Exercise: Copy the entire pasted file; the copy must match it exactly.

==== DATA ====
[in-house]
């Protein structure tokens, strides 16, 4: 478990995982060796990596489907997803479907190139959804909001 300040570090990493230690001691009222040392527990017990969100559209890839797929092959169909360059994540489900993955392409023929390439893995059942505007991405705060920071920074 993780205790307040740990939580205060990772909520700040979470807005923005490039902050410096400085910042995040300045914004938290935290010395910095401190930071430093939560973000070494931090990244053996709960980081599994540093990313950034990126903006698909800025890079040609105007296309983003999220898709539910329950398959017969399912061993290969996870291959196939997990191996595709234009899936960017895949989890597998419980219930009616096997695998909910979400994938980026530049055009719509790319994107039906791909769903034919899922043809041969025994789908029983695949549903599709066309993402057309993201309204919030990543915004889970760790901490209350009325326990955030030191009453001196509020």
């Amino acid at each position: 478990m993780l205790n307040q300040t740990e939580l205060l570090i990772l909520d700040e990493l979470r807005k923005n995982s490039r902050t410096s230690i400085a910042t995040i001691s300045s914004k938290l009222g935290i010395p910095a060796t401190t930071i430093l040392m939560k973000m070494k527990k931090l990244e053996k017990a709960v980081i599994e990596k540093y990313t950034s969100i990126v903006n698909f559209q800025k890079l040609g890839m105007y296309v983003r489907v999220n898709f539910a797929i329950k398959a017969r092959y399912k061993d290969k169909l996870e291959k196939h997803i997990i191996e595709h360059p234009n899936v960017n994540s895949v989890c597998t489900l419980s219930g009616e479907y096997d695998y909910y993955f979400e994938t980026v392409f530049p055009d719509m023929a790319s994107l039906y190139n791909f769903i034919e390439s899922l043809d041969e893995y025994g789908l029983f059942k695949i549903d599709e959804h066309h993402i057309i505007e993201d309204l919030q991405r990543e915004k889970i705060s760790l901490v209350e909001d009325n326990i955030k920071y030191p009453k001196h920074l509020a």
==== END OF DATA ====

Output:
[in-house]
């Protein structure tokens, strides 16, 4: 478990995982060796990596489907997803479907190139959804909001 300040570090990493230690001691009222040392527990017990969100559209890839797929092959169909360059994540489900993955392409023929390439893995059942505007991405705060920071920074 993780205790307040740990939580205060990772909520700040979470807005923005490039902050410096400085910042995040300045914004938290935290010395910095401190930071430093939560973000070494931090990244053996709960980081599994540093990313950034990126903006698909800025890079040609105007296309983003999220898709539910329950398959017969399912061993290969996870291959196939997990191996595709234009899936960017895949989890597998419980219930009616096997695998909910979400994938980026530049055009719509790319994107039906791909769903034919899922043809041969025994789908029983695949549903599709066309993402057309993201309204919030990543915004889970760790901490209350009325326990955030030191009453001196509020």
């Amino acid at each position: 478990m993780l205790n307040q300040t740990e939580l205060l570090i990772l909520d700040e990493l979470r807005k923005n995982s490039r902050t410096s230690i400085a910042t995040i001691s300045s914004k938290l009222g935290i010395p910095a060796t401190t930071i430093l040392m939560k973000m070494k527990k931090l990244e053996k017990a709960v980081i599994e990596k540093y990313t950034s969100i990126v903006n698909f559209q800025k890079l040609g890839m105007y296309v983003r489907v999220n898709f539910a797929i329950k398959a017969r092959y399912k061993d290969k169909l996870e291959k196939h997803i997990i191996e595709h360059p234009n899936v960017n994540s895949v989890c597998t489900l419980s219930g009616e479907y096997d695998y909910y993955f979400e994938t980026v392409f530049p055009d719509m023929a790319s994107l039906y190139n791909f769903i034919e390439s899922l043809d041969e893995y025994g789908l029983f059942k695949i549903d599709e959804h066309h993402i057309i505007e993201d309204l919030q991405r990543e915004k889970i705060s760790l901490v209350e909001d009325n326990i955030k920071y030191p009453k001196h920074l509020a």